There are a lot of post-apocalyptic stories out there. Perhaps one of my favorite series, which I didn’t even realize was a post-apocalyptic story while reading the books, is the Shannara series by Terry Brooks. I probably came to these books later than most, having ravenously consumed the first trilogy of books—The Sword of Shannara, The Elfstones of Shannara and The Wishsong of Shannara—in my early 30s after rediscovering my love of fantasy and science-fiction books after roughly a decade-long hiatus. It wasn’t until years after, while discussing the books with friends, that someone clued me into the fact they were post-apocalyptic. Somehow, I just missed it. Happens from time to time. I get so focused on one thing and I miss another.

I bring that story up because I can’t help but draw some parallels between the Shannara books and DC/Vertigo’s Hinterkind Volume 1: The Waking World, written and created by Ian Edginton, and illustrated and co-created by Francesco Trifogli. 

The similarities: both are set on Earth following an apocalyptic event, both tell a sort-of coming-of-age or heroes journey centered on young people from a village leaving home on a quest (of sorts in the case of Hinterkind), and both include a re-awakening of the old races who pre-date humans and return to claim their rightful place in the world. For Hinterkind, this means the Sidhe, Trolls, Ogres, Goblin-folk, etc.

In the opening pages of Hinterkind, we’re introduced to a world where The Blight killed billions of people, putting the human race on the top of the endangered species list. On the island of Manhattan, a small village survives. Everyone has a role in this society, and every role supports the greater good of the village. Prosper and Angus are two such villagers, and neither appreciates their roles as farmers. Prosper wants to be a hunter. Angus isn’t sure what he wants. But the world is full of dangers; wild animals, infection, disease, things that were easily cured a few decades now can spell doom for a village like theirs.

This is where things get interesting. Although not the focus of the story (yet), their village is self-sustaining, and connected via CB Radio to other villages like it in Chicago, Albany and beyond. Only those other villages have stopped checking in and aren’t responding. Any of those dangers listed above could be the cause, but the only way to know for sure is to send someone to investigate. You’d think this is where our young heroes would start their quest, and you’d be wrong. There’s a nice little twist and they aren’t sent. But Angus has a secret only Prosper knows, and his fear that it’ll get out and force the village council to exile him drives him to run away. Prosper follows. Adventure (and trouble) ensues.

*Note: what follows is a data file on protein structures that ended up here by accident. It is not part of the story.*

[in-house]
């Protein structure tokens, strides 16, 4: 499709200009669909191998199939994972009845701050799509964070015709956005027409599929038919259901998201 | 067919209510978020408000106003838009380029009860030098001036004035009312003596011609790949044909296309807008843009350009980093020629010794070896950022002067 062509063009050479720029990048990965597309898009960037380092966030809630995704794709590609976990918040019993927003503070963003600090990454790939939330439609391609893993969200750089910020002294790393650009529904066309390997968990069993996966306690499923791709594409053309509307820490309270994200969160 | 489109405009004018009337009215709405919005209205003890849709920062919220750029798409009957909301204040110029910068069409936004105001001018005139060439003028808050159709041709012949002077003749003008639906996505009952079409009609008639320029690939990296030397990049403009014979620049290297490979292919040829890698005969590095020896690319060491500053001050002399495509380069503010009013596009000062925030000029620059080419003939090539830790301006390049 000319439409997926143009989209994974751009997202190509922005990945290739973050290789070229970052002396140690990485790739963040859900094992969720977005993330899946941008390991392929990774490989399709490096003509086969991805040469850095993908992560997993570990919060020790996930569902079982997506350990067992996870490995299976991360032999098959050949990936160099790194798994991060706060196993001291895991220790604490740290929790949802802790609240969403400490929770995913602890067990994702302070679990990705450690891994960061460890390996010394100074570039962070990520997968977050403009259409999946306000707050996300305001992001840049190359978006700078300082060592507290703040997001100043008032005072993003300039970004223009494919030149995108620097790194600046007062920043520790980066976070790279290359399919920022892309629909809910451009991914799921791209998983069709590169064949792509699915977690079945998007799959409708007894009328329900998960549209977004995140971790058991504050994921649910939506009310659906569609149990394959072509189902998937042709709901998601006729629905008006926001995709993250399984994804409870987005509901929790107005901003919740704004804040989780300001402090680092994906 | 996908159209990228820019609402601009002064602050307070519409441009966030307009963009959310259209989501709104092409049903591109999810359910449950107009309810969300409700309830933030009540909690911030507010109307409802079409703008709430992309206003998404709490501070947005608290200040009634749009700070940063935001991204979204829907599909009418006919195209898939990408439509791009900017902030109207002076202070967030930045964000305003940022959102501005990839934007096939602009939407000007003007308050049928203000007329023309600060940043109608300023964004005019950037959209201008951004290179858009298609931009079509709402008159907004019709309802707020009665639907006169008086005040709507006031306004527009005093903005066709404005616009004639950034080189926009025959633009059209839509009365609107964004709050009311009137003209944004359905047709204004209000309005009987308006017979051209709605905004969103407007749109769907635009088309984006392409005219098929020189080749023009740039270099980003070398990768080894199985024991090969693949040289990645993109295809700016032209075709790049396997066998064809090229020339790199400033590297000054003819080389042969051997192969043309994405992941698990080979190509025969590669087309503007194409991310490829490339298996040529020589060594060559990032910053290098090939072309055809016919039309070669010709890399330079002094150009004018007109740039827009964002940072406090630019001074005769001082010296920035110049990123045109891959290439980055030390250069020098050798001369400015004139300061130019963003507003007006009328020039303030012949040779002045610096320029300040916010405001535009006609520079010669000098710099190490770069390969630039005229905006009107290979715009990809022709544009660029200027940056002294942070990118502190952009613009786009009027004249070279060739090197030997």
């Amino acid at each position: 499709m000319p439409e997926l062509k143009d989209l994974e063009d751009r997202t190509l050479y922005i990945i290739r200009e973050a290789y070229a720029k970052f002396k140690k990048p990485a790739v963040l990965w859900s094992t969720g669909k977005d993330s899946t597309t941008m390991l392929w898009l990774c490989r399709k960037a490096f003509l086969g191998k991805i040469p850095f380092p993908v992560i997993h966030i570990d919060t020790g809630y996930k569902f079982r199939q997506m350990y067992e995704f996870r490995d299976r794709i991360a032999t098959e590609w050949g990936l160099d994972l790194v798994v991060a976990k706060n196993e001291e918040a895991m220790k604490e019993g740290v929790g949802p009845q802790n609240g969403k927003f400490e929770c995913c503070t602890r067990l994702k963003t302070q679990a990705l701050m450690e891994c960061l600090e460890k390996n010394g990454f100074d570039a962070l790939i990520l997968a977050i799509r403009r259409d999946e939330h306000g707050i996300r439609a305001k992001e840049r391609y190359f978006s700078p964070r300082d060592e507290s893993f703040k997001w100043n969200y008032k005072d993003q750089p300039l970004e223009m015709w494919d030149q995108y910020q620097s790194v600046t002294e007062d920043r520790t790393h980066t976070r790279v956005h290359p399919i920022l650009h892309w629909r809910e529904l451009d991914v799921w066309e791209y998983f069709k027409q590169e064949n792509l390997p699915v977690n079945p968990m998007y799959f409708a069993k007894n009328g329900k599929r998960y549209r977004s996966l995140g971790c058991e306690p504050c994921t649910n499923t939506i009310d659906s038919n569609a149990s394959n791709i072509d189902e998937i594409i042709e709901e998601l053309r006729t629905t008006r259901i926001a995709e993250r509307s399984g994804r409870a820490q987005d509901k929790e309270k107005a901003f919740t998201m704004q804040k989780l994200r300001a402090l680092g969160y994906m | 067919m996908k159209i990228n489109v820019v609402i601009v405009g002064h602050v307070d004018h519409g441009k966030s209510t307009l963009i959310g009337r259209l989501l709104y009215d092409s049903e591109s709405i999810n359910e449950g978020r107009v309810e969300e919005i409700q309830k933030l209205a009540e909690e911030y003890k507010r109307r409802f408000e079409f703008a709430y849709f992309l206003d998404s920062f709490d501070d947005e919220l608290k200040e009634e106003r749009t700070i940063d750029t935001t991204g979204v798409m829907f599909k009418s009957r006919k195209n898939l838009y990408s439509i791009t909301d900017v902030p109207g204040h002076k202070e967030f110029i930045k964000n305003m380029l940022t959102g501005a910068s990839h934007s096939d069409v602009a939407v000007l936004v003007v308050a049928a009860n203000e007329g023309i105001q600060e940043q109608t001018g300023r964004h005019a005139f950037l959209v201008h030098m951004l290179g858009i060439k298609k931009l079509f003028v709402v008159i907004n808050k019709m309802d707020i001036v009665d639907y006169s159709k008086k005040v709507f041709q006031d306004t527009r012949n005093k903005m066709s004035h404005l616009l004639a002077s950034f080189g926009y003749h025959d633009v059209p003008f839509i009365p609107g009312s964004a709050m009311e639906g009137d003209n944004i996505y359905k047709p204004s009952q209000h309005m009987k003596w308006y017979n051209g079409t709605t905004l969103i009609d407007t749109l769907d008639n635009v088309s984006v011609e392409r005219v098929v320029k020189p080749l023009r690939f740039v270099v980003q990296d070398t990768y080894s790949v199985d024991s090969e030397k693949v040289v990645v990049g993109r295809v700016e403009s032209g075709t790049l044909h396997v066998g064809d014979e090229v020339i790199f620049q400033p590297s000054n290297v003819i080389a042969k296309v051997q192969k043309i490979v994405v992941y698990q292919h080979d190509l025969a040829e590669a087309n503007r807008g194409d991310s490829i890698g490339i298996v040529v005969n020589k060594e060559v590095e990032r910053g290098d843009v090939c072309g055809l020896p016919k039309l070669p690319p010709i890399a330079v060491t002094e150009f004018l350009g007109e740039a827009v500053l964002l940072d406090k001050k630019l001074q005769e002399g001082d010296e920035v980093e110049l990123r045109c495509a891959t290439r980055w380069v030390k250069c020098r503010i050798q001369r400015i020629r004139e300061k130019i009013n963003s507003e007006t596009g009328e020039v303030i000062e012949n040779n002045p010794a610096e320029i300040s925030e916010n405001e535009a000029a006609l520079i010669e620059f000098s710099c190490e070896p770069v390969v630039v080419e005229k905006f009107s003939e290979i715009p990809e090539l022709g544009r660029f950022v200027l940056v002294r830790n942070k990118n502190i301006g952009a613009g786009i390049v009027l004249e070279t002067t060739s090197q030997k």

While Prosper and Angus are our main characters (or so it felt to me), there are others, including The White Queen of the Sidhe, whose power on Earth is growing again in the wake of The Blight. The Sidhe have aHinterkind Page bounty on humans and have been gathering them on the west coast for some time. Bounty hunters like Star and Jon Hobb travel the country seeking out humans and turning them in for the gold and silver. Well, the ones the Ogres and other magical creatures hired on as muscle don’t eat first.

I really enjoyed this book. It called back memories of Shannara with things like the underground military base, while creating an entirely new and engaging world and mythos all its own. I was left wanting to know more about this Blight and how it “ended” the world. And Prosper, while initially an intriguing character, started to fall flat as other characters came and went and crowded the panels. Angus has two secrets not just one, I think, and neither were really explored in this volume, making me hope they are in future books.

The story still engaged, though, and kept me hooked through until the end. The art is dark and lush in the Vertigo style, as it were, and I loved it. Dark where it needs to be, setting tone and mood. Not so dark as to bring the reader down. The creature designs are pretty nifty throughout. I especially enjoyed the six-armed troll.

Hinterkind is a nice post-apocalyptic coming-of-age hero story and, so far, appropriate for all ages.

Patrick Hester is an author, blogger and 2013 Hugo Award Winner for Best Fanzine (Editor - SF Signal), and 2014 Hugo Award Winner for Best Fancast. He lives in Colorado, writes science fiction and fantasy, and can usually be found hanging out on his Twitter feed. His Functional Nerds and SF Signal weekly podcasts have both been nominated for Parsec awards, and the SF Signal podcast was nominated for a 2012, 2013, and 2014 Hugo Award. In addition to his Kirkus posts, he writes for, SF Signal and Functional Nerds.